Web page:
“Anti-Chinese Movement and Chinese Exclusion: Chinese in California.” Anti-Chinese Movement and Chinese Exclusion: Chinese in California. N.p., n.d. Web. 30 Nov. 2016.
 “The Rush of Immigrants.” Ushistory.org. Independence Hall Association, n.d. Web. 30 Nov. 2016.
 “Where Did European Immigrants Come From During the Late 19th Century? | The Classroom | Synonym.” The Classroom | Synonym. N.p., n.d. Web. 30 Nov. 2016.
 “Dillingham Commission (1907–1910).” Open Collections Program: Immigration to the US, Dillingham Commission (1907-1910). N.p., n.d. Web. 30 Nov. 2016.
 “U.S. Immigration Legislation: 1921 Emergency Quota Law.” U.S. Immigration Legislation: 1921 Emergency Quota Law. N.p., n.d. Web. 30 Nov. 2016.
 “Demographics of Asian Americans.” Wikipedia. Wikimedia Foundation, n.d. Web. 30 Nov. 2016.
 “1910 United States Census.” Wikipedia. Wikimedia Foundation, n.d. Web. 30 Nov. 2016.
 “1920 United States Census.” Wikipedia. Wikimedia Foundation, n.d. Web. 30 Nov. 2016.
 “New American Nation.” A New Century of Immigrants – Nativism. N.p., n.d. Web. 04 Dec. 2016.
 “Gentlemen’s Agreement.” Gentlemen’s Agreement | Densho Encyclopedia. N.p., n.d. Web. 04 Dec. 2016.
 “Milestones: 1921–1936 – Office of the Historian.” U.S. Department of State. U.S. Department of State, n.d. Web. 04 Dec. 2016.
 “United States v. Wong Kim Ark.” LII / Legal Information Institute. N.p., n.d. Web. 04 Dec. 2016.
 “Ozawa v. United States.” Ozawa v. United States | Densho Encyclopedia. N.p., n.d. Web. 04 Dec. 2016.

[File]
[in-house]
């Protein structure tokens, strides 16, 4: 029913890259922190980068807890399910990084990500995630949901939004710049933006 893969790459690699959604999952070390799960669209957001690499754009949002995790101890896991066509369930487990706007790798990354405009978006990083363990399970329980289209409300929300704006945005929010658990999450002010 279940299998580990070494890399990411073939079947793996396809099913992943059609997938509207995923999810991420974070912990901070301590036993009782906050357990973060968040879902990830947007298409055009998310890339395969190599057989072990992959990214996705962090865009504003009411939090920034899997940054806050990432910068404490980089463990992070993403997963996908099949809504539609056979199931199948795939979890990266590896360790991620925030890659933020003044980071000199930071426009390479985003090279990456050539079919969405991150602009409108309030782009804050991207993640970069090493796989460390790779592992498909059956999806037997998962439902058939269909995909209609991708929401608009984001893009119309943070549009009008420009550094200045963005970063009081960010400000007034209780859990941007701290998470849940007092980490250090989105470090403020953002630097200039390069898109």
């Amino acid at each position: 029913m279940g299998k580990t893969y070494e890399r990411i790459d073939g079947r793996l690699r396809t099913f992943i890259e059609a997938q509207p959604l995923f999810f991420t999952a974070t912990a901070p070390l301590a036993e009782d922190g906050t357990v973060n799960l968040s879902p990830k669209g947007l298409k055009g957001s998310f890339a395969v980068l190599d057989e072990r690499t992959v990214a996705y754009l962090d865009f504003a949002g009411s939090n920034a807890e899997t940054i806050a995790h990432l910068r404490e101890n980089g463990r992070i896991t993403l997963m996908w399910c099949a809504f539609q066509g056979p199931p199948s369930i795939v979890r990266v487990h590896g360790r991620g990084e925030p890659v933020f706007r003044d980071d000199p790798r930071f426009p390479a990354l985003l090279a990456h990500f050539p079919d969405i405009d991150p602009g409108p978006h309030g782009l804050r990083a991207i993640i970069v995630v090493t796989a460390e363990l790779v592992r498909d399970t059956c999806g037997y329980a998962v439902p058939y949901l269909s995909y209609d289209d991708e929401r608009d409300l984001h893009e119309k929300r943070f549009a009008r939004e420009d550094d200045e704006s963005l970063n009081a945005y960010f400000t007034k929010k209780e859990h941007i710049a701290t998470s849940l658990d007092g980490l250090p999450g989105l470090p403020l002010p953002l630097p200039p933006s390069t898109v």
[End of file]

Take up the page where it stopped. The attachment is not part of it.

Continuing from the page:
“Not All Caucasians Are White: The Supreme Court Rejects Citizenship for Asian Indians.” Not All Caucasians Are White: The Supreme Court Rejects Citizenship for Asian Indians. N.p., n.d. Web. 04 Dec. 2016.
 “Milestones: 1937–1945 – Office of the Historian.” U.S. Department of State. U.S. Department of State, n.d. Web. 04 Dec. 2016.
 “American History Documents II, McCarran-Walter Act, 1952.” American History Documents II. N.p., n.d. Web. 04 Dec. 2016.
 “U.S. Immigration Legislation: 1965 Immigration and Nationality Act (Hart-Cellar Act).” U.S. Immigration Legislation: 1965 Immigration and Nationality Act (Hart-Cellar Act). N.p., n.d. Web. 04 Dec. 2016.
 The Rise of Asian Americans (2012): n. pag. Pew Research. Web.
 “How 1965 Changed Asian America, in 2 Graphs.” Data Bits. N.p., n.d. Web. 04 Dec. 2016.
 “Asian Immigrants in the United States.” Migrationpolicy.org. N.p., 14 Jan. 2016. Web. 04 Dec. 2016.
“Ancestors in the Americas: Asian American History Timeline.” Ancestors in the Americas: Asian American History Timeline. N.p., n.d. Web. 04 Dec. 2016.
“Asian Pacific Americans and Immigration Law.” Asian Pacific Americans and Immigration Law. N.p., 31 Jan. 1998. Web. 04 Dec. 2016.